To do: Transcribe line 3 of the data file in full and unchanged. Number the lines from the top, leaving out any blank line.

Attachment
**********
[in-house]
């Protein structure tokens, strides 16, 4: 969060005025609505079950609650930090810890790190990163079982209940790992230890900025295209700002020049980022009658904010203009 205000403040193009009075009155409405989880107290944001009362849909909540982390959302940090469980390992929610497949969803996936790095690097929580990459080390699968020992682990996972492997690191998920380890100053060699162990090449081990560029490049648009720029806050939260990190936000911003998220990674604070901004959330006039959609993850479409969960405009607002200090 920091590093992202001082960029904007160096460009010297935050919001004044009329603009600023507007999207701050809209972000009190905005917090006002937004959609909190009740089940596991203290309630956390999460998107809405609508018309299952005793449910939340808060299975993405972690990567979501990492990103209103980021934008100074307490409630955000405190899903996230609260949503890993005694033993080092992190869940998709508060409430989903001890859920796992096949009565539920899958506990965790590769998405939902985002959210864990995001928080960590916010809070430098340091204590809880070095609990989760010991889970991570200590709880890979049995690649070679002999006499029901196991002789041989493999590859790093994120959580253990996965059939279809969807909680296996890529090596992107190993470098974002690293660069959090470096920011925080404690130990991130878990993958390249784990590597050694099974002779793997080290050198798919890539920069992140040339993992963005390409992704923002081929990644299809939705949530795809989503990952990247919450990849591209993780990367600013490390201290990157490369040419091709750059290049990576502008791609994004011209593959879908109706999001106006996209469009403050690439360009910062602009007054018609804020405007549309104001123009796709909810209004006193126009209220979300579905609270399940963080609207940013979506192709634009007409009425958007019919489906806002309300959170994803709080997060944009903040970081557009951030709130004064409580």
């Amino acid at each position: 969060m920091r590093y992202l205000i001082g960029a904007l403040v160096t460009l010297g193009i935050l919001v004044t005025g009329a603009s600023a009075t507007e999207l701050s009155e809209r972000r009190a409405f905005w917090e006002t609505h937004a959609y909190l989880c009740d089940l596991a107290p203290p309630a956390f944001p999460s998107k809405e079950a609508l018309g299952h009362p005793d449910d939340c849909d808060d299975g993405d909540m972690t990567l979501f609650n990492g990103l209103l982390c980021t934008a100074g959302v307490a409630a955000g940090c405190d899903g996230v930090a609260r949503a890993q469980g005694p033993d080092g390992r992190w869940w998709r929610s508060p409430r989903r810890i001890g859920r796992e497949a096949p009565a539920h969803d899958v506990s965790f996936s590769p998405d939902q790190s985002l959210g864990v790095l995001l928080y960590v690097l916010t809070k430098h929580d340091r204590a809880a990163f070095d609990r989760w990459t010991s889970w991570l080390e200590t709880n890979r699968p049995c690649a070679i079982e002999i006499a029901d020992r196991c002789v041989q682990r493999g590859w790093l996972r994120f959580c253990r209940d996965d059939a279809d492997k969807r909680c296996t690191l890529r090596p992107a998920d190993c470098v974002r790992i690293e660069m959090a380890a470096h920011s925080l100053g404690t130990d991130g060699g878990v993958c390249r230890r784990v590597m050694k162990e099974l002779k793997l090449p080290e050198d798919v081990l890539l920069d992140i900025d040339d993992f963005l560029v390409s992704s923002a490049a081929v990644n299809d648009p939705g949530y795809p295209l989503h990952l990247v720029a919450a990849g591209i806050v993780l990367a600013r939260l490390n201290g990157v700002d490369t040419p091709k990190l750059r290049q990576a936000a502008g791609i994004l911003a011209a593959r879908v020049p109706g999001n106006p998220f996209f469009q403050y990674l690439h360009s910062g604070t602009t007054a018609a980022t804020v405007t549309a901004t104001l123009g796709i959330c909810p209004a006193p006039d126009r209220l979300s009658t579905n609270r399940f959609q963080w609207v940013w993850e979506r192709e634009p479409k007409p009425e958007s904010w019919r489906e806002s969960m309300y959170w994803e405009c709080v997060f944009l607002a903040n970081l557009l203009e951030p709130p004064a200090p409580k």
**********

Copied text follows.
């Amino acid at each position: 969060m920091r590093y992202l205000i001082g960029a904007l403040v160096t460009l010297g193009i935050l919001v004044t005025g009329a603009s600023a009075t507007e999207l701050s009155e809209r972000r009190a409405f905005w917090e006002t609505h937004a959609y909190l989880c009740d089940l596991a107290p203290p309630a956390f944001p999460s998107k809405e079950a609508l018309g299952h009362p005793d449910d939340c849909d808060d299975g993405d909540m972690t990567l979501f609650n990492g990103l209103l982390c980021t934008a100074g959302v307490a409630a955000g940090c405190d899903g996230v930090a609260r949503a890993q469980g005694p033993d080092g390992r992190w869940w998709r929610s508060p409430r989903r810890i001890g859920r796992e497949a096949p009565a539920h969803d899958v506990s965790f996936s590769p998405d939902q790190s985002l959210g864990v790095l995001l928080y960590v690097l916010t809070k430098h929580d340091r204590a809880a990163f070095d609990r989760w990459t010991s889970w991570l080390e200590t709880n890979r699968p049995c690649a070679i079982e002999i006499a029901d020992r196991c002789v041989q682990r493999g590859w790093l996972r994120f959580c253990r209940d996965d059939a279809d492997k969807r909680c296996t690191l890529r090596p992107a998920d190993c470098v974002r790992i690293e660069m959090a380890a470096h920011s925080l100053g404690t130990d991130g060699g878990v993958c390249r230890r784990v590597m050694k162990e099974l002779k793997l090449p080290e050198d798919v081990l890539l920069d992140i900025d040339d993992f963005l560029v390409s992704s923002a490049a081929v990644n299809d648009p939705g949530y795809p295209l989503h990952l990247v720029a919450a990849g591209i806050v993780l990367a600013r939260l490390n201290g990157v700002d490369t040419p091709k990190l750059r290049q990576a936000a502008g791609i994004l911003a011209a593959r879908v020049p109706g999001n106006p998220f996209f469009q403050y990674l690439h360009s910062g604070t602009t007054a018609a980022t804020v405007t549309a901004t104001l123009g796709i959330c909810p209004a006193p006039d126009r209220l979300s009658t579905n609270r399940f959609q963080w609207v940013w993850e979506r192709e634009p479409k007409p009425e958007s904010w019919r489906e806002s969960m309300y959170w994803e405009c709080v997060f944009l607002a903040n970081l557009l203009e951030p709130p004064a200090p409580k």